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How is oil’s recent slump reflected on global petchem markets?

by ChemOrbis Editorial Team -
  • 15/02/2018 (17:52)
After hitting a three-year high, crude oil futures have fallen for the past two-three weeks. This recent downturn has partially found reflection on naphtha and monomer prices in Asia and Europe while it has had a very limited impact on global polymer markets so far.

According to the weekly average data on ChemOrbis Price Wizard, WTI crude oil futures on the NYMEX and Brent futures on ICE have respectively decreased around $6/bbl and $7/bbl on average in the past two weeks.

In line with the downturn of oil futures, spot naphtha prices in both Asia and Europe have tracked a softening trend over the past weeks. In around late January, spot prices in both regions were hovering around their highest levels since November-December 2014.

When it comes to monomers, the recent decline in energy prices has added to the downward pressure on ethylene in Asia. Spot prices already turned softer at the first week of January after hitting their highest levels since mid-June 2015.

Spot propylene and styrene prices in Asia have also joined ethylene’s downward path in the past two weeks, responding to lower crude oil futures. Spot styrene prices were at their highest levels since February 2017 right before they shifted direction two weeks ago while spot propylene was hovering at its highest levels since November 2014.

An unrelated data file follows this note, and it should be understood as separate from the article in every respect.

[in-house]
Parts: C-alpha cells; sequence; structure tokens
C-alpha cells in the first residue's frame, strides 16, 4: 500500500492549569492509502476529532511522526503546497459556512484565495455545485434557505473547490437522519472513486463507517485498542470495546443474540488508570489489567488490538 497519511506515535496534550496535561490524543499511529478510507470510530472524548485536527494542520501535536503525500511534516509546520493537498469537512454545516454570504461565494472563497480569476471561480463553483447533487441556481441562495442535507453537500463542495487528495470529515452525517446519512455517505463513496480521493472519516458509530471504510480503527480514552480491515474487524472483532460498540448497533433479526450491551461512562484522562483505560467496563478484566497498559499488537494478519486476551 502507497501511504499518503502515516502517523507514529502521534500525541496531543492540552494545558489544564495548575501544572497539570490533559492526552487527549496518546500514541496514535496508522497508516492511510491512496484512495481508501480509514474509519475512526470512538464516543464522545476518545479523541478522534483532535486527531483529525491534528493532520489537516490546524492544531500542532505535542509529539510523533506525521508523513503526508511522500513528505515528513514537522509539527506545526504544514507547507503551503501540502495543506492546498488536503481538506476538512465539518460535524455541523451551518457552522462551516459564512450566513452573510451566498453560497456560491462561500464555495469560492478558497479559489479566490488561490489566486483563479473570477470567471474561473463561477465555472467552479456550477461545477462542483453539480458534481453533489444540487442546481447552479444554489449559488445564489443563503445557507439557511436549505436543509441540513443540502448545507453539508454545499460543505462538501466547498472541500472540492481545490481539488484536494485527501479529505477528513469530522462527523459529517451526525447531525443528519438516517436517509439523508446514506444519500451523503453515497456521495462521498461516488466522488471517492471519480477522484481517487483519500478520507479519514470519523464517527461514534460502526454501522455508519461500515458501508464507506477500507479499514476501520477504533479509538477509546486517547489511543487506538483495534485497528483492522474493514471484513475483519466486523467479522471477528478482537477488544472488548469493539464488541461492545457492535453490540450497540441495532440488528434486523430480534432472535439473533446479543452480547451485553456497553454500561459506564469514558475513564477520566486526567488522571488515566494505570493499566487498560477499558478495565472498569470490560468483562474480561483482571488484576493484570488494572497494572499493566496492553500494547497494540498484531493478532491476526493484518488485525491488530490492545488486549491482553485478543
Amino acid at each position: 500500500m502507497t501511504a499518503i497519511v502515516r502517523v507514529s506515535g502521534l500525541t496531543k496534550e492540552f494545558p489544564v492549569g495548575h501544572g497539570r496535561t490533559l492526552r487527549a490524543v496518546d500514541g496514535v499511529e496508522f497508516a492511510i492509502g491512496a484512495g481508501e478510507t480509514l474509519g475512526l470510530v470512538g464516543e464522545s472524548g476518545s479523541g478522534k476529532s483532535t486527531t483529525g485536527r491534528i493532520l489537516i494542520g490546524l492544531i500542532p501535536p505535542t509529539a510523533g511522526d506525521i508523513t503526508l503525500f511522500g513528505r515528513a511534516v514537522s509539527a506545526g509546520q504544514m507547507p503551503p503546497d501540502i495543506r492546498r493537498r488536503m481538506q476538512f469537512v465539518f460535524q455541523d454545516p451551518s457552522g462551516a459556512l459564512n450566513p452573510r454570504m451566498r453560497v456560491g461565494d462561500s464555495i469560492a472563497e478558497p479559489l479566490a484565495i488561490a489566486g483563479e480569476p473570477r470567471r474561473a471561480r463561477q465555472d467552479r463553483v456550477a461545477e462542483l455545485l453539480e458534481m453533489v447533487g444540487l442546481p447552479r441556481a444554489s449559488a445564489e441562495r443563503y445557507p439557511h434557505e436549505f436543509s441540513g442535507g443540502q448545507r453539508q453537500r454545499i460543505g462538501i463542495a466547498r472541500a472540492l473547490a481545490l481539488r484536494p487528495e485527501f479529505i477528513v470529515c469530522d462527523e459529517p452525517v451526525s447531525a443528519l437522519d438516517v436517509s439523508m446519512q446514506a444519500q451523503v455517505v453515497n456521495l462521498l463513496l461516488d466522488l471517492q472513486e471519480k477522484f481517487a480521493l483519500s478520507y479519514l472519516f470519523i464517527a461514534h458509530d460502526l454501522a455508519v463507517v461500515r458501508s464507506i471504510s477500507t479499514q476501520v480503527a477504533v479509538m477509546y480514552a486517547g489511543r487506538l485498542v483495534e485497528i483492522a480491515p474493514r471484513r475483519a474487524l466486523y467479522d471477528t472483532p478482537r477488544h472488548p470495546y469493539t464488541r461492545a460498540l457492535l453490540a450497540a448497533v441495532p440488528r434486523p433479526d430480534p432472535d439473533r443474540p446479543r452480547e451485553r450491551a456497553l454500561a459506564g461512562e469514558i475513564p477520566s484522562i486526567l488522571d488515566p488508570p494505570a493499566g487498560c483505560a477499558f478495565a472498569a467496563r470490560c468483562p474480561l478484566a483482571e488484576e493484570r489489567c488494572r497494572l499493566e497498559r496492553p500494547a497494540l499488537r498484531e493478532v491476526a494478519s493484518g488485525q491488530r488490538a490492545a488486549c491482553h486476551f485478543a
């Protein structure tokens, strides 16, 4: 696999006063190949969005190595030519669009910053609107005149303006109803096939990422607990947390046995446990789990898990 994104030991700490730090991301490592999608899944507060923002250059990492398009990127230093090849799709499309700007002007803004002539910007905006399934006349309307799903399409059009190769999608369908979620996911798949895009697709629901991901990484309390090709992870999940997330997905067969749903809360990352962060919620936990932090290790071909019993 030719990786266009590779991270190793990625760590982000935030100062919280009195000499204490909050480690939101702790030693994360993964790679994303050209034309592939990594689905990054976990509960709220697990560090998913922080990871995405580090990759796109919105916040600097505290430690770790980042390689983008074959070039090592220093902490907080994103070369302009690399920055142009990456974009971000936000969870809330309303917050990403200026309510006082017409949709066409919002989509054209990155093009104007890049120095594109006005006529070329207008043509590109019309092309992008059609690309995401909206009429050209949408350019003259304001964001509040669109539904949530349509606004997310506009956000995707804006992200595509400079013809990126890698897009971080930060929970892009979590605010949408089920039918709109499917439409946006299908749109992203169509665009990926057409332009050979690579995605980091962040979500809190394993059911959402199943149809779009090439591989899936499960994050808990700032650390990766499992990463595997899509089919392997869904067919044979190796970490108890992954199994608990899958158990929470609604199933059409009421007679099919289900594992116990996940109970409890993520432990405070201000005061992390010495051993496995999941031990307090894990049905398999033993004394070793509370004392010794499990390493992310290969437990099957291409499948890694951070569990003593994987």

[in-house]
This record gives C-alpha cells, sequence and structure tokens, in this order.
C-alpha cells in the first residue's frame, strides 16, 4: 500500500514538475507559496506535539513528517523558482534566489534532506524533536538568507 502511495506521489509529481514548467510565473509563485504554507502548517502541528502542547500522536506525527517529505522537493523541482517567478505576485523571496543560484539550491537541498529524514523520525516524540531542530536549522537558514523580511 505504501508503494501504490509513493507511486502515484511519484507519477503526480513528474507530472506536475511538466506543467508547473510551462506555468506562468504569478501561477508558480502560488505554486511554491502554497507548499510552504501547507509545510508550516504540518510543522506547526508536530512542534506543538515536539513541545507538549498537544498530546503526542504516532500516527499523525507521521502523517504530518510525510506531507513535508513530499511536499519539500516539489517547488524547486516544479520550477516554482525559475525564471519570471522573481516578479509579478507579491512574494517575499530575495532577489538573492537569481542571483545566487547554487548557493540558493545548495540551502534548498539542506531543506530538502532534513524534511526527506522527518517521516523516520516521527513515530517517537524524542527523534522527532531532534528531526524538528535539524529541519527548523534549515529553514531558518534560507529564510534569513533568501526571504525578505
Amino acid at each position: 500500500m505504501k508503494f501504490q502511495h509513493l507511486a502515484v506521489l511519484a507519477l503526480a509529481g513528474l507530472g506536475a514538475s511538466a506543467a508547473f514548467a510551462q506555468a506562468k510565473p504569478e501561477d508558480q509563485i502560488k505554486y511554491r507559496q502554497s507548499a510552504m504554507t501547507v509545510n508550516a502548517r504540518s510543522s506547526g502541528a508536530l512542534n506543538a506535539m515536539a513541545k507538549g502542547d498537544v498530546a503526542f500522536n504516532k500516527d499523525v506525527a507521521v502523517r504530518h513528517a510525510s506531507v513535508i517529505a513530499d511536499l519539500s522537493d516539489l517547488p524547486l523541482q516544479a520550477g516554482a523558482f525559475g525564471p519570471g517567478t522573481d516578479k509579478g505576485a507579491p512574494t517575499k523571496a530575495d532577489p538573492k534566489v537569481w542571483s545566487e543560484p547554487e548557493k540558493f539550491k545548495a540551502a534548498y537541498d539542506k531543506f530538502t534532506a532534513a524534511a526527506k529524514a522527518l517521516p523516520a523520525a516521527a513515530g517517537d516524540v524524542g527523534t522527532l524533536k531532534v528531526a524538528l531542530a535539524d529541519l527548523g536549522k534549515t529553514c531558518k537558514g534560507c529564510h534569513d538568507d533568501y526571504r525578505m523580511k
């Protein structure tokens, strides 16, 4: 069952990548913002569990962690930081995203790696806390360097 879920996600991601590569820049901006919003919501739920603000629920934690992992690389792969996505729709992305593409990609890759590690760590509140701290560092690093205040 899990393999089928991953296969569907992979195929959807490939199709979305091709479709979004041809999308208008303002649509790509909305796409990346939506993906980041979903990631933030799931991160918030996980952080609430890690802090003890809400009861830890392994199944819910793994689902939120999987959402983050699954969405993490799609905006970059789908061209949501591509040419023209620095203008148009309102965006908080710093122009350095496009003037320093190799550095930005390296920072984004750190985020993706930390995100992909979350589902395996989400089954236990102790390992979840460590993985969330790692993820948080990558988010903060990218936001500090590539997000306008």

In Europe, the impact of lower oil futures on monomer prices has been rather limited so far, with the weekly averages of spot ethylene and propylene tracking a mostly stable trend over the past two weeks. Prior to this recent stability, spot ethylene prices had been standing at their highest levels since June 2015 while propylene had hit a 10-month high. However, the latest decreases in spot naphtha have recently triggered expectations of rollovers in the next ethylene contracts in the midst of cracker shutdowns across Europe.

As for Europe’s styrene market, spot prices on a weekly average basis have been softening since the end of January, when prices reached their highest levels since late February 2017.

In the meantime, polymer prices have mostly been unaffected by the crude oil’s slump so far in global markets. China has entered its one-week long new year holiday as of today while the country’s PP, PE, PVC, PET, PS and ABS markets have mostly tracked a stable to firm trend over the past weeks, except for local prices for some products.

Southeast Asia’s polymer markets have tracked China higher in the recent weeks while the import polymer markets of Turkey, Middle East and Africa also continue to be mostly firm.

In Europe, monthly hikes are also materializing in all polymers, finding support from supply issues and the higher outcome of February monomer contracts.
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